Making Tor Browser Updates Stable and Reliable with Fastly
Tor Browser is well-known for its tracking protection and fingerprinting resistance. We have spent a lot of time and energy as well to make the browser bit-by-bit reproducible in order to defend against compromises of our build machines. It is worth mentioning that this includes our update files, too, which are generated during the build process. But having reproducibly built update files, which are properly signed, is only one half of the setup we need: without being able to make them available in a timely and reliable manner our users are not as well-protected as they should be.
Back in 2014 when we introduced the browser updater with Tor Browser 4.0, we hosted the update files ourselves. But it soon became obvious that it would be a challenge to scale our infrastructure to keep up with the user demand and ever growing update sizes (just compare the 50 MB we had on Linux for full updates in 2014 to the 85 MB we have today). Gladly, Fastly stepped up in 2016 to guarantee smooth updates for Tor Browser users. After some experiments, updates were provided over Fastly's infrastructure from June 2016 on. On average roughly 2.1TB/day has been transferred since then, with spikes of over 14TB/day. Thus, a big thank you, Fastly, for hosting our Tor Browser update files for the past 18 months!
We don't know exactly how many Tor Browser users those transferred 2.1TB/day represent, but we started to collect download metrics a while back in order to at least observe trends in user update behavior. If we look at the past 18 months (see image above), we can see that the amount of daily update pings, which check whether an update is available, continually rose up to 2,000,000 in February 2017 and has stayed more or less constant at that level (apart from the outlier between February 2017 and April 2017 which gets investigated in bug 22346). Update requests on the other hand range from 600,000 to 1,200,000 on the day a new Tor Browser stable version gets released (with a sharp drop and a long tail afterwards) which shows the importance of a reliable and robust update infrastructure.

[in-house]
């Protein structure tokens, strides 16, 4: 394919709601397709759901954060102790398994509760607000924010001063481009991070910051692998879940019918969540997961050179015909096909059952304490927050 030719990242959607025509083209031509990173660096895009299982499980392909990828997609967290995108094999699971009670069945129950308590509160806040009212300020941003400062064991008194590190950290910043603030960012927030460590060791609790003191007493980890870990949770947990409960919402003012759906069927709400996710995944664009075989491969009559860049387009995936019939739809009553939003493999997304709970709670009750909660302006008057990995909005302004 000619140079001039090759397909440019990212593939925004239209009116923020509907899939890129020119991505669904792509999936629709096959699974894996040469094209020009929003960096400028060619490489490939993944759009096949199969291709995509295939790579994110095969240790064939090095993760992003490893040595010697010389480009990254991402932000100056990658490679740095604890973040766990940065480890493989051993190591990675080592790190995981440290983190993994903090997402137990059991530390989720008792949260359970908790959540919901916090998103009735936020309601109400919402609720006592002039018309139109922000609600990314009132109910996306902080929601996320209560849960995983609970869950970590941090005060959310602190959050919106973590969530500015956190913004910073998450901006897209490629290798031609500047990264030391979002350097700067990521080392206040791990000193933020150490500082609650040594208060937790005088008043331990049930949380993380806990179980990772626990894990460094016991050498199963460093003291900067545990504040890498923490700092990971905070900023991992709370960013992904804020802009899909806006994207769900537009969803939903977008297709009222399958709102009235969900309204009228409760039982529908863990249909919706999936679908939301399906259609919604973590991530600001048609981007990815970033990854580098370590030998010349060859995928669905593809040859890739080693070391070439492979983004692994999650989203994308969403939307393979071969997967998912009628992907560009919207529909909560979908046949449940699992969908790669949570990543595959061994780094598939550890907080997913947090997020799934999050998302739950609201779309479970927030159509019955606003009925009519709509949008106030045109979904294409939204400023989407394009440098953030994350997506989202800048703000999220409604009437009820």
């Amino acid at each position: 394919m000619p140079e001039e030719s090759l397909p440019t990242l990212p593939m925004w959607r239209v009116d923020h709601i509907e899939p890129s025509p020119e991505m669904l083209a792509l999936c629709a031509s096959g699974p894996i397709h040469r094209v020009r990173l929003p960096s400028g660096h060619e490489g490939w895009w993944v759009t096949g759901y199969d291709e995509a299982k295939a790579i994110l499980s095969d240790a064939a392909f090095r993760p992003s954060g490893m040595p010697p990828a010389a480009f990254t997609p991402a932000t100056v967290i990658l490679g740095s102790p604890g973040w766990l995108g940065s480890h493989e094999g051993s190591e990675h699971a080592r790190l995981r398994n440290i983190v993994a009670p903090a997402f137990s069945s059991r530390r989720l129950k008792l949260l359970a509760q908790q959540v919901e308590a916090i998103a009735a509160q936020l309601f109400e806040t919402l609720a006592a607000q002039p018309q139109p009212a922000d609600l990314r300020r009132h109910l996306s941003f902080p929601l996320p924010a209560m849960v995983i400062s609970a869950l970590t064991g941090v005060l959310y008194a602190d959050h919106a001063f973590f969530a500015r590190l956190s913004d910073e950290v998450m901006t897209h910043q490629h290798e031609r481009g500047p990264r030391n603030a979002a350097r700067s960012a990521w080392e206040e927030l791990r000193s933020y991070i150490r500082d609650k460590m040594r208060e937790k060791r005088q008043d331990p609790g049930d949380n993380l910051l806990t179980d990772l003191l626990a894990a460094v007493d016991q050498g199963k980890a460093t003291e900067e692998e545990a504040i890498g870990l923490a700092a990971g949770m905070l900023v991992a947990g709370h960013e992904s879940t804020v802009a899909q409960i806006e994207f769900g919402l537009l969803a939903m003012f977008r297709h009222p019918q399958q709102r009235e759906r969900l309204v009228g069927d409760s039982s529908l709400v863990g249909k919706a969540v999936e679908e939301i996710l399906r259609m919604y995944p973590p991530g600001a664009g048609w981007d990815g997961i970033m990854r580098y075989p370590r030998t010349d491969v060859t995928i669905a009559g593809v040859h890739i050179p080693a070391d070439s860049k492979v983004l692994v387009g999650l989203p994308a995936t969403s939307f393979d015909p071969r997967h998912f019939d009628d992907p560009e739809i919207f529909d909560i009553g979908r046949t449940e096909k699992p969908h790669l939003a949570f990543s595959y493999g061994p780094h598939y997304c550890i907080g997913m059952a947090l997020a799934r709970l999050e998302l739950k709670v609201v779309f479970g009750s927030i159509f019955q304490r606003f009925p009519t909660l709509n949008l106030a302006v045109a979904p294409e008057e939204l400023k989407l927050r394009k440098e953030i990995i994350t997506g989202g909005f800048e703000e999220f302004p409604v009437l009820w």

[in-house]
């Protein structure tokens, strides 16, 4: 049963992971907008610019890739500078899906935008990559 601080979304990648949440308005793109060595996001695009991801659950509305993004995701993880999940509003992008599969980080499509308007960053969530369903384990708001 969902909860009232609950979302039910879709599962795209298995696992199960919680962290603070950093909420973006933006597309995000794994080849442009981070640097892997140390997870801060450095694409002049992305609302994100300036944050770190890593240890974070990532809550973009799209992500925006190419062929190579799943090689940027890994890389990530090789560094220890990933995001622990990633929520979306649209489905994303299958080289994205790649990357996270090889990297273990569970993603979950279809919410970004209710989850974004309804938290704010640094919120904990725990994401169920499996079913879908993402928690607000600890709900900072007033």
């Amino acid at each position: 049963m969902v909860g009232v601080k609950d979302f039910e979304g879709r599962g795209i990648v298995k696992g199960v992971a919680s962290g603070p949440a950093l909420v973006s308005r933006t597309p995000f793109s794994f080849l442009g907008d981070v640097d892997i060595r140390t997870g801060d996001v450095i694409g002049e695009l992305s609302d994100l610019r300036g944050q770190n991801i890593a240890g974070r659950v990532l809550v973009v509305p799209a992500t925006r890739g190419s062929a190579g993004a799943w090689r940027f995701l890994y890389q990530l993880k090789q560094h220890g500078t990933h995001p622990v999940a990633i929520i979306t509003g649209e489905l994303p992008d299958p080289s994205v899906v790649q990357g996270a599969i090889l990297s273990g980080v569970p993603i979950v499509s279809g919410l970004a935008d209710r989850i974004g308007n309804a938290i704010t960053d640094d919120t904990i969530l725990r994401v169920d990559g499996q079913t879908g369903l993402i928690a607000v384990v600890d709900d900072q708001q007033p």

We'd like to emphasize that we've only been using Fastly for Tor Browser updates, which are fetched anonymously over Tor. One reason to focus just on updates is because updates produce the highest bandwidth spikes, which is where Fastly is helpful most to us. Moreover, Fastly does not store customer request logs, so they do not store logs for downloads of Tor Browser updates. This commitment is important as it shows a clear stance towards user privacy which is especially valuable in the update case: an attacker can't show up after the fact and learn update requests and behavior of particular users. This is a good first line of defense which is worth having in a non-update context as well. But Tor Browser takes this a step further by updating its users solely over Tor. Even if there were logs available or someone were able to compromise Fastly's servers, it would not be possible to target a particular Tor Browser user with a malicious update or learn about their update behavior as all users show up as coming from the Tor network on Fastly's systems. This is not only relevant for Tor Browser but is in general an important feature as outlined in an earlier blog post.
Thanks to Fastly we have found a way to solve the stability and reliability issues in our update infrastructure while still protecting our users. However, bandwidth load and update sizes will continue to rise, not only because we will hopefully attract even more users in the future, but also because we deliver Tor Browser to more and more platforms (see for instance the recently started support for 64bit Windows systems). This will likely introduce new scalability challenges given our privacy and security constraints and the need for reliable updates. But we are optimistic to solve them with our friends at Fastly should they arise.